Cochairman Brown moderated subcommittee reports, first introducing Council Member Charlie Cole, (Photo, 9-01) former state Attorney General.  Cole’s Federal/International Action Committee submitted a draft report for Council consideration.  It embraced ten policy goals, “…developed to guide…” drafting of Federal legislation, earlier approved by the Council.  The report emphasized advantages of a ‘southern route’ for the pipeline.   “We heard overwhelming support for this principle..." in Barrow, Fairbanks and the other meeting locations, he said (Photo-Former Senator and Member Al Adams' huge district included the North Slope Borough).  The report also supports modernization of the Alaska Natural Gas Transportation Act of 1976 (ANGTA).  Member Jack Roderick asked for Cole’s opinion of what Alaska should do if an energy bill did not pass through Congress this year which contained provisions for reasonable in-state pricing and access to the gas.  Cole said that, “Plan ‘B’ would be to support the Alaska Highway route come hell or high water,” a phrase he later repeated to the Governor, receiving a similar animated response.  The Council approved the report, draft available to you, here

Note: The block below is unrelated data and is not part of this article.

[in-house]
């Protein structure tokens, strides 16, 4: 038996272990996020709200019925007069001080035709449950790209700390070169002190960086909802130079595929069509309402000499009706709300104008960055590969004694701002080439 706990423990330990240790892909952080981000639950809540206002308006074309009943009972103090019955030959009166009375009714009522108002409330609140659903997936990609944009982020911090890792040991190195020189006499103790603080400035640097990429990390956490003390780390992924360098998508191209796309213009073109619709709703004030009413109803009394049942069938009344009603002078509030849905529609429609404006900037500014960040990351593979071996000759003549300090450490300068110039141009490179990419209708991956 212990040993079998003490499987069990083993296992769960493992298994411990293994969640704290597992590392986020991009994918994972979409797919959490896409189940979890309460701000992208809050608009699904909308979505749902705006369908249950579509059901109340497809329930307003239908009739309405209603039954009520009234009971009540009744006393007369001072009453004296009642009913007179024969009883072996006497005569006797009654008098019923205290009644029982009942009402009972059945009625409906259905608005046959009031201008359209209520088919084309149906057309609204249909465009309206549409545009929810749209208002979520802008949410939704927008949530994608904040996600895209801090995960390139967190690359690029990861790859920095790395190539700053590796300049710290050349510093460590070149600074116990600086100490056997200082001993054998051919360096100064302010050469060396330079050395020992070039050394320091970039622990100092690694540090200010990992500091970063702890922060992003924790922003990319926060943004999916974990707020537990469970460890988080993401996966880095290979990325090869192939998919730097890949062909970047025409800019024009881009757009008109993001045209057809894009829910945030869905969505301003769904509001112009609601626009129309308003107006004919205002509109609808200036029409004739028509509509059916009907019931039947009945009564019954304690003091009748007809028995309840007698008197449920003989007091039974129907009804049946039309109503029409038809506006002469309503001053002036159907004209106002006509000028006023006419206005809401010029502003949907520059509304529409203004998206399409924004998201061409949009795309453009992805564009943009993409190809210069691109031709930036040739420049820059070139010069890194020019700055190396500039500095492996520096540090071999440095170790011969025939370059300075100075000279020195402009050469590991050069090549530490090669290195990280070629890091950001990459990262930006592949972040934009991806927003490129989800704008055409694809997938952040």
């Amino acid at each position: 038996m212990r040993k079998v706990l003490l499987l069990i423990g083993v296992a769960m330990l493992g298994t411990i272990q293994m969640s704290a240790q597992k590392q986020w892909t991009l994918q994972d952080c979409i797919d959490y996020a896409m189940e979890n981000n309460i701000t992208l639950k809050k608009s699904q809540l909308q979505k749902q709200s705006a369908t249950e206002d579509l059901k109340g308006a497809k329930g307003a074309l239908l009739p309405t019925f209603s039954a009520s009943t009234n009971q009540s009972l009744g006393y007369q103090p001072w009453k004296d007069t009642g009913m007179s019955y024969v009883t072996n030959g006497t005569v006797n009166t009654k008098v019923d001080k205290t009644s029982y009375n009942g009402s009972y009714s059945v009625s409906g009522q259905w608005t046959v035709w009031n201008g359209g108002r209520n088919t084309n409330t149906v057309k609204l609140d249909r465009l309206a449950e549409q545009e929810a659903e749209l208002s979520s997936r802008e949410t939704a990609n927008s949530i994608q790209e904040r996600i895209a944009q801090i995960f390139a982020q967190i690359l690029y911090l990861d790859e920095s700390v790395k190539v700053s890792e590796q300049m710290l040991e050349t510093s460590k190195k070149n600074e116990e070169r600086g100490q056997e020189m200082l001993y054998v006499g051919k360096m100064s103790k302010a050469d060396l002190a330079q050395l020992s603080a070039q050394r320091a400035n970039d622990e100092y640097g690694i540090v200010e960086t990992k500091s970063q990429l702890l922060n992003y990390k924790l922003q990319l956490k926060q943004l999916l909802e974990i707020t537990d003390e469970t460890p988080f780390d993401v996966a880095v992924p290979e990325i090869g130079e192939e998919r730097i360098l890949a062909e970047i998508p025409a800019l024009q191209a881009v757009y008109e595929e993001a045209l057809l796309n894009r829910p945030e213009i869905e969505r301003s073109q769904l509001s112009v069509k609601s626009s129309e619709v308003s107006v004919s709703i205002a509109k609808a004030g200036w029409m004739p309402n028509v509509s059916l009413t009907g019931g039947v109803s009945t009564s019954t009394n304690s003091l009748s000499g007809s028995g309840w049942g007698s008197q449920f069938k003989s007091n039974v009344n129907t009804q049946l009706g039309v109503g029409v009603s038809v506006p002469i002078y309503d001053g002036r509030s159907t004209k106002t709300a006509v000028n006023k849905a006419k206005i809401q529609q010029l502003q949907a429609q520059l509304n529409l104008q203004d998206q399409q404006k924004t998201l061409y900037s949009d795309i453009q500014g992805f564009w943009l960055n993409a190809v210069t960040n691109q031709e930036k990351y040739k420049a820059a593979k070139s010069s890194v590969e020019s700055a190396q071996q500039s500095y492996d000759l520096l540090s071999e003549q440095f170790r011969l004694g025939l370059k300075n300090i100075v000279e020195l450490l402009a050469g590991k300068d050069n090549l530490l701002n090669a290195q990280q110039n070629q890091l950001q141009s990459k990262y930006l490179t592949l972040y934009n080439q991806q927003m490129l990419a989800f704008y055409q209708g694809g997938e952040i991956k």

Cochairman Brown invited Member Brian Davies to deliver the Environmental Considerations Committee report in place of the absent Chair, Peg Tileston.  “We endorse the Alaska Highway route as the environmentally preferred alternative,” he said.  He then reviewed goals and recommendations of the committee.  Member George Wuerch, Mayor of Anchorage (Photo, center, with Members Mike O'Connor and Rhonda Boyles), suggested a change in wording to make it clear that a “review of the full range of alternatives” associated with an EIS applied to Highway route alternatives and not other route alternatives.  The Council agreed to the change.  Boyles, Mayor of Fairbanks, questioned whether a full or supplemental EIS would significantly delay the project.  Davies said such review would be conducted in any case and that an EIS could be accomplished without significant delay.  The Council approved the amended report, the earlier draft of which is available to you here